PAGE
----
3. Mr. F E Ssempebwa, learned counsel for the claimant No.1, submitted that the primary provisions of the law that govern proceedings of this are found in Section 59 of the Civil Procedure Act. He submitted that the sum of US$1,999,950.00 in the hands of the applicant, to which the claimants lay claim, is not part of the subject matter of the main suit. For the present proceedings to properly arise by motion, Section 59 requires that the main suit must be dealing with the same subject matter as the sum claimed by the claimants.
4. Secondly Mr. Ssempebwa submitted that in terms of Order 34 Rule2 of the Civil Procedure Rules this applicant has an interest in the money in question, and as a result does not satisfy the necessary prerequisites to commence these proceedings.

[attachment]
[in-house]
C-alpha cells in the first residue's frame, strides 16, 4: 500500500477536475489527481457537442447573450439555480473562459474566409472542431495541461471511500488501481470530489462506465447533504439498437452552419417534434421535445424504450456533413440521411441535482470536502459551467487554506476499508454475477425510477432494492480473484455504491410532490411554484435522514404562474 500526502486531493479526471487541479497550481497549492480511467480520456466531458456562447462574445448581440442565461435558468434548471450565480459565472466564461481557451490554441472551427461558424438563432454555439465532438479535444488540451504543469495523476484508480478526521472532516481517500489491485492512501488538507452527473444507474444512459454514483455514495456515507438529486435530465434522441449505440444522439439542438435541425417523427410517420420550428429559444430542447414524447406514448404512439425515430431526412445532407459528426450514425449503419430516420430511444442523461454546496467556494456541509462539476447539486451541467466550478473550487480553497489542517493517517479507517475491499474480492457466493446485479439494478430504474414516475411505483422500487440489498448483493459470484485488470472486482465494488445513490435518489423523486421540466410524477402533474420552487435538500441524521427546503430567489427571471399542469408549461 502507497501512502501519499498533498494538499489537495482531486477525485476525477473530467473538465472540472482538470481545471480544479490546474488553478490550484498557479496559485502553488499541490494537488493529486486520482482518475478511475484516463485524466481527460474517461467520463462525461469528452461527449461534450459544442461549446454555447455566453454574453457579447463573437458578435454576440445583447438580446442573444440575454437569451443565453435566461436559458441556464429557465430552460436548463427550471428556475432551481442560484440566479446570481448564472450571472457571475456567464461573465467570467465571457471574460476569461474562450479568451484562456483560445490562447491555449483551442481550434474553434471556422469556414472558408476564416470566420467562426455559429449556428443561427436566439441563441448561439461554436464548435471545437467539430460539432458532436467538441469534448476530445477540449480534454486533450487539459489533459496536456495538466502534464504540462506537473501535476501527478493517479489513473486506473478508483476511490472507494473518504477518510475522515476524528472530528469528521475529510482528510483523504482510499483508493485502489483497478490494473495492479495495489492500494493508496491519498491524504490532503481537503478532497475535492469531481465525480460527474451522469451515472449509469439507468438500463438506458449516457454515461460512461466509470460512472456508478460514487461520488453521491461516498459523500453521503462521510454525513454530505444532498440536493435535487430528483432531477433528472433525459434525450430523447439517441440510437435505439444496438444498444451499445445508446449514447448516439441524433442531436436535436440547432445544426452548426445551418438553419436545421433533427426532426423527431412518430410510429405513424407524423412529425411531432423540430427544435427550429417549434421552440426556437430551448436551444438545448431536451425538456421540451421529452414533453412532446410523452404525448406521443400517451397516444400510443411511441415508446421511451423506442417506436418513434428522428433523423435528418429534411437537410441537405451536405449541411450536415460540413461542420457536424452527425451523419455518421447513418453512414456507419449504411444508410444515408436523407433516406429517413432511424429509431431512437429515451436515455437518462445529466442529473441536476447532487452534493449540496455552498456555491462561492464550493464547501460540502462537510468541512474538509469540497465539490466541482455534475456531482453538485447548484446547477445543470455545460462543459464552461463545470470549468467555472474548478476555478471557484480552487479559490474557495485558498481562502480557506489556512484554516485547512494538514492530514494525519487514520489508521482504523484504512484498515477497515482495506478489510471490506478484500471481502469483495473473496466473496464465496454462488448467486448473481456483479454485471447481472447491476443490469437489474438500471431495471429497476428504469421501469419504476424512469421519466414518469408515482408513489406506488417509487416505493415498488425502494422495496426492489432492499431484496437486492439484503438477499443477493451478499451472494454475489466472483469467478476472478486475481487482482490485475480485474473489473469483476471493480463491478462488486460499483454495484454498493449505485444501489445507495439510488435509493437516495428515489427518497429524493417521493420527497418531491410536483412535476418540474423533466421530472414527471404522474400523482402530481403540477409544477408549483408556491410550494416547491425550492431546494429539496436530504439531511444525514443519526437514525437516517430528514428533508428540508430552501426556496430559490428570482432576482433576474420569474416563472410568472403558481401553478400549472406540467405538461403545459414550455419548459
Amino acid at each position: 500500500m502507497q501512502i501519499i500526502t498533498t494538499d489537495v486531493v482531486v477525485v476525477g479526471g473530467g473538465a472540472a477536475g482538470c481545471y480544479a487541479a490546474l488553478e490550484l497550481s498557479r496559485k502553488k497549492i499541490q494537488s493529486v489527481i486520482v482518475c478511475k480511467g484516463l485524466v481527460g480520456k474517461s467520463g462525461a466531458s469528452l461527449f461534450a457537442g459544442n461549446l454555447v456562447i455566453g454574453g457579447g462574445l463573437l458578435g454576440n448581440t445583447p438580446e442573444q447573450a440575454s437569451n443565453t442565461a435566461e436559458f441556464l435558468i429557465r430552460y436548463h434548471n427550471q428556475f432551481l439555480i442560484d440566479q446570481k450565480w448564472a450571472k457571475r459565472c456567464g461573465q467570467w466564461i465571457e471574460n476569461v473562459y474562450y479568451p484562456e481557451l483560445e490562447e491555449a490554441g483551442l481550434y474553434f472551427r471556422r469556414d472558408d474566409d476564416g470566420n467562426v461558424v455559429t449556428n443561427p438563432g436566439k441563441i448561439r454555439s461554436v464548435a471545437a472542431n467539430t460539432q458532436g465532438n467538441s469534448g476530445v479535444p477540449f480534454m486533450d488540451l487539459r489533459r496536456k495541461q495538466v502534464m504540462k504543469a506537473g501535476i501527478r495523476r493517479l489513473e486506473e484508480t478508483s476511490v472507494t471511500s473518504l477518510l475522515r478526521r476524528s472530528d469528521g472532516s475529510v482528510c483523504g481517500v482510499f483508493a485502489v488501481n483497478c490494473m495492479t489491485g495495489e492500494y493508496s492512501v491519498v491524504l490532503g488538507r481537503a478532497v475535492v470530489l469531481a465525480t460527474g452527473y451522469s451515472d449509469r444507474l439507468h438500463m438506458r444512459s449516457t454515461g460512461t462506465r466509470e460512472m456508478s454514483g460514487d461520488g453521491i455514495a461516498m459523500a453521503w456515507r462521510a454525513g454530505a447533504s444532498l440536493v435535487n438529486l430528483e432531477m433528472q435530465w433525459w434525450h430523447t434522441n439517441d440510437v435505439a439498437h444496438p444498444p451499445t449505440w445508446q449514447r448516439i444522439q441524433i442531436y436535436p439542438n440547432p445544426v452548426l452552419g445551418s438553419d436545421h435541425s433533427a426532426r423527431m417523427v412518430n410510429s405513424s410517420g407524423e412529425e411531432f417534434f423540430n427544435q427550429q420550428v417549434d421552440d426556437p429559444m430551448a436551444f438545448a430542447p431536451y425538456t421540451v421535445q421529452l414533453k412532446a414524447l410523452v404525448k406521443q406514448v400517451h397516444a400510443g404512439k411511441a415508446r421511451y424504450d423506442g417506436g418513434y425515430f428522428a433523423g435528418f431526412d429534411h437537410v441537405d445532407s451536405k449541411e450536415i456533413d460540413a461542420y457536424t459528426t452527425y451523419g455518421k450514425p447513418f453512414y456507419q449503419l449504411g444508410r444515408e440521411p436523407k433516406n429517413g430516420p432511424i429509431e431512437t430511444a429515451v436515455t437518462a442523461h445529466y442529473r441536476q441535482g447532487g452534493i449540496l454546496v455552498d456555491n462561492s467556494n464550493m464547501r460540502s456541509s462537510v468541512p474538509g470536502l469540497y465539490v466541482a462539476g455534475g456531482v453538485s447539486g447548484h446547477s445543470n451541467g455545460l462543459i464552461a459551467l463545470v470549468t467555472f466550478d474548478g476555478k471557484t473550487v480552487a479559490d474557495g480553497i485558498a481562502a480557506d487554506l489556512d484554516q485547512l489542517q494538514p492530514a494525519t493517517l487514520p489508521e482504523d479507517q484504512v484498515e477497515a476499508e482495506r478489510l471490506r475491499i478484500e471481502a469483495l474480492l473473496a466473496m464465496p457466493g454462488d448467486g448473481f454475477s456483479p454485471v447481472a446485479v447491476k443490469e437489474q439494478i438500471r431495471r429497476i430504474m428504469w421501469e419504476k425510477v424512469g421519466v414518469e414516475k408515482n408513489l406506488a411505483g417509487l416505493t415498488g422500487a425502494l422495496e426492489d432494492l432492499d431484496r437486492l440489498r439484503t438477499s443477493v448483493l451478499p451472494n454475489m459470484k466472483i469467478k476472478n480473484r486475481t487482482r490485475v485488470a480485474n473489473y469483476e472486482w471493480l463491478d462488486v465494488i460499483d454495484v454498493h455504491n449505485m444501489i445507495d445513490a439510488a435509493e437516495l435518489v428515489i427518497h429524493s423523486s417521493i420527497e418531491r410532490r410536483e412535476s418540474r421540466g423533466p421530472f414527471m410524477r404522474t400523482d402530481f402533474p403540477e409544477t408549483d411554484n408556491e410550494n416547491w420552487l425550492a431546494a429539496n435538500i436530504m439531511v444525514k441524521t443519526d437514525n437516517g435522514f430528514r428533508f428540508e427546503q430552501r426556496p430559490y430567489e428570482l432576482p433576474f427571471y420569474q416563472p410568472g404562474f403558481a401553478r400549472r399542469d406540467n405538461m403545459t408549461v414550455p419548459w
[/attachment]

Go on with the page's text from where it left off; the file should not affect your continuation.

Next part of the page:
5. Mr. E Byenkya, learned counsel for the applicant, responded that Mr. Ssempebwa was pressing upon the court, a rather narrow interpretation of the provisions of Section 59 of the Civil Procedure Act. In his view, an expansive view of those provisions should find that the money now claimed is part of the subject matter of the main suit. Secondly he submitted that the applicant has no interest in this money, and thus fulfilling this and other conditions of Order 34 Rule 1(b) of the Civil Procedure Rules, this court ought to proceed and determine the ownership of the money in question.
6. Section 59 of the Civil Procedure Act, must be brought in view at the outset of my discussion. It provides,